Yep, it’s a global disease. I was once “treated” (supposedly, or so my generous host thought) to a meal at The Ivy Restaurant in London. Same sort of set up as at the New York place. Made my skin crawl. Would rather stay home and put the kettle on and have a nice cup of tea if that is what passes for gracious living.

      1. optimader

        An organ meat pie at Rules!

        Personally I go to very, very few restaurants anymore. No bistros as a matter of principle as I avoid “foodie” places like the plague.

        For me, a couple real mom and pop Italian, greek, and Asian places and of course my favorite anytime Emilio’s Tapas As good as it gets, loyal staff.and has been in the biz forever so his place is bought and paid for.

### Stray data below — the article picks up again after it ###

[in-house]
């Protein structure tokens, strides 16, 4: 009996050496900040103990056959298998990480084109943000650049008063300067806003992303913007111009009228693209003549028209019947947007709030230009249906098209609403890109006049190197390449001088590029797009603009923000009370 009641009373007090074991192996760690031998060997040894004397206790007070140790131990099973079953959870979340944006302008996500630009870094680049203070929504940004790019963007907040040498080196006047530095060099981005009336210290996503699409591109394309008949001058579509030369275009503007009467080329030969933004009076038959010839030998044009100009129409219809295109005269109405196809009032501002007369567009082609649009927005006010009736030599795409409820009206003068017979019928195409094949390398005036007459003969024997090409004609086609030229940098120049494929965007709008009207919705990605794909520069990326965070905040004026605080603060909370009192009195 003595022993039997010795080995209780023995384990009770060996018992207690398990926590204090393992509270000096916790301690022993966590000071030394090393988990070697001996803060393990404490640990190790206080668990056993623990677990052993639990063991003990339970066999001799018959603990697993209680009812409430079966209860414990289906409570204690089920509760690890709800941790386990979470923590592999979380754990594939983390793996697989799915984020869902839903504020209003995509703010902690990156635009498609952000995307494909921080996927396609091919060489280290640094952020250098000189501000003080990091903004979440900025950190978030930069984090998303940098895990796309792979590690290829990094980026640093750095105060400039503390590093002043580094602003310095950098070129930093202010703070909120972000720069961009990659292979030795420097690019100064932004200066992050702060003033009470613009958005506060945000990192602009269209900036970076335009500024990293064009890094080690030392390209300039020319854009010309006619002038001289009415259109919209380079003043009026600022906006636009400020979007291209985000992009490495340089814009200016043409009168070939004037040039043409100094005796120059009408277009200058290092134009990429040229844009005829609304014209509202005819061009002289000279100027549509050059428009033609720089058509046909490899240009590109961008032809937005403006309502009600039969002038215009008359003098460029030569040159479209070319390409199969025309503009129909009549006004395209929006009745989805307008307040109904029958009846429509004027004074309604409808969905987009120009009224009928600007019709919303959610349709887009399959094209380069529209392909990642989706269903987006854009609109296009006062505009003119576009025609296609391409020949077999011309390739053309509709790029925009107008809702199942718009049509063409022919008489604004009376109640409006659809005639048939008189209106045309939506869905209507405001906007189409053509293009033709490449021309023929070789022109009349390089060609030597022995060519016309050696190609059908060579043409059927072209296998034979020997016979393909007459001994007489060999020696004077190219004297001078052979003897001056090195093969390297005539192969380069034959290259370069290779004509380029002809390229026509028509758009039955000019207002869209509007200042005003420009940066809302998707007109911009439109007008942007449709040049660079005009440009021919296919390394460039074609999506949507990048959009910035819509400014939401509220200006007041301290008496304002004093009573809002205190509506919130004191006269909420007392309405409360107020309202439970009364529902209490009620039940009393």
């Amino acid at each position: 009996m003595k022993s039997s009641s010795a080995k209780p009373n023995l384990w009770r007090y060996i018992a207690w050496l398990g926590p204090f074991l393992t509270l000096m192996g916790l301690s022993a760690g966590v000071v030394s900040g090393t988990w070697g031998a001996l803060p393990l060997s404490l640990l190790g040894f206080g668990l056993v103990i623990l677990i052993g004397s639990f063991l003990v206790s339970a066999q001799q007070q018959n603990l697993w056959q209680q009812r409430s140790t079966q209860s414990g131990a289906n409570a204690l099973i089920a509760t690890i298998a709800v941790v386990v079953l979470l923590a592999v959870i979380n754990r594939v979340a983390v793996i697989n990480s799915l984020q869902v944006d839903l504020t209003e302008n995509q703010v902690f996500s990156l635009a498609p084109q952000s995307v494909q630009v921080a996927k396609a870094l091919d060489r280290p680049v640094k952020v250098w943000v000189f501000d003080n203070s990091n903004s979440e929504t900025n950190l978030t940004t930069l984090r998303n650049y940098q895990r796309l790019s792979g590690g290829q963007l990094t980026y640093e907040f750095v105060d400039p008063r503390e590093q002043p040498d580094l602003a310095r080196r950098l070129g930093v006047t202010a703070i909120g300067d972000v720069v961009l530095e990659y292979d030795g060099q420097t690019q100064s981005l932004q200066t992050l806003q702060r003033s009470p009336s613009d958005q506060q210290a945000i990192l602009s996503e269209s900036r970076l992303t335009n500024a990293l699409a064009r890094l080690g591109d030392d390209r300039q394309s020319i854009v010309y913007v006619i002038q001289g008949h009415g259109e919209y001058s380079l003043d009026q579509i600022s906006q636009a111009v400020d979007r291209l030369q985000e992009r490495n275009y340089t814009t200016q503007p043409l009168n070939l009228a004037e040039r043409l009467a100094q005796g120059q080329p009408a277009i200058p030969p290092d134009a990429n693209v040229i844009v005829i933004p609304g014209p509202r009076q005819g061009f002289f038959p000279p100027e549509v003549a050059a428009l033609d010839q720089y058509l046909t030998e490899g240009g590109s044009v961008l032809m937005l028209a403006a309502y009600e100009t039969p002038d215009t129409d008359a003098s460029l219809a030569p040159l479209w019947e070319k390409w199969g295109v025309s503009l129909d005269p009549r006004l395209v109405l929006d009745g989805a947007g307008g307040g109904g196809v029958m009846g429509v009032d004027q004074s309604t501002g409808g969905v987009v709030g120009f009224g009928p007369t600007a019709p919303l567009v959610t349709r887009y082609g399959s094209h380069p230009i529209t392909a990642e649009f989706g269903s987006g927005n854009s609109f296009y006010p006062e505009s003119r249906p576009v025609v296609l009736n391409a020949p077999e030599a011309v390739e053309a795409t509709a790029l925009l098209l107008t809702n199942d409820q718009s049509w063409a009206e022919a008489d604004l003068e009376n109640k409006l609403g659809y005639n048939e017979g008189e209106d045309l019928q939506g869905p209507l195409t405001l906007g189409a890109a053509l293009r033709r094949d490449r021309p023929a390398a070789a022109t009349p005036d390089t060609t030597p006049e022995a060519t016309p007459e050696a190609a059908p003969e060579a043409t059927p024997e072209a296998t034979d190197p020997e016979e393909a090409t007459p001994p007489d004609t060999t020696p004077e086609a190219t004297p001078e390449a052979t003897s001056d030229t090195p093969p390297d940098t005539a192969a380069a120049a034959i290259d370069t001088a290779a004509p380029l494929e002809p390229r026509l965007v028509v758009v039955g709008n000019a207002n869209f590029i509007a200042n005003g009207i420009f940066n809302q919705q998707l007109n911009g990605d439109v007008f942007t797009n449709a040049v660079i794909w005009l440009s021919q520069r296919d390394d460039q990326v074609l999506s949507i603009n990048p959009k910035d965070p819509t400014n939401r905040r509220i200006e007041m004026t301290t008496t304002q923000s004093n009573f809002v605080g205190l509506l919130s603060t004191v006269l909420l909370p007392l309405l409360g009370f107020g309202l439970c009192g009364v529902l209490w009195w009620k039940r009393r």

Frankly, the only reason to go out is to be w/ friends and eat great food none of us would ordinarily go to the trouble to create, (like Bejing Duck ) An esthetic dump w/ sweaty windows, but everyone is comfortable with it because it’s absolutely the best in Chicago and the prices as at a point where you could never possibly reproduce it at home.

        The expense account restaurants generally suck anymore, and for the price of one entrée we’d much rather buy an entire trimmed prime tenderloin or a fresh Salmon, grill it, and wash it down w/ great adult beverages that aren’t stupidly priced and not have staff obliged to try and turn a table.

  15. Jack Skwat

    I find it funny that some of the comments to the original article took the author to task for having a well-paid job. It smacks of the readers having to find something to complain about. What, are they going to tell a guy who writes an article about a plane crash that the latter should be glad HE wasn’t on the plane? I mean, what gives?

    It’s also like the stories of the pukey college students who don’t want anybody on campus that espouses different philosophies or points of view than theirs, ironically diametrically opposed to what college should be all about, but I digress…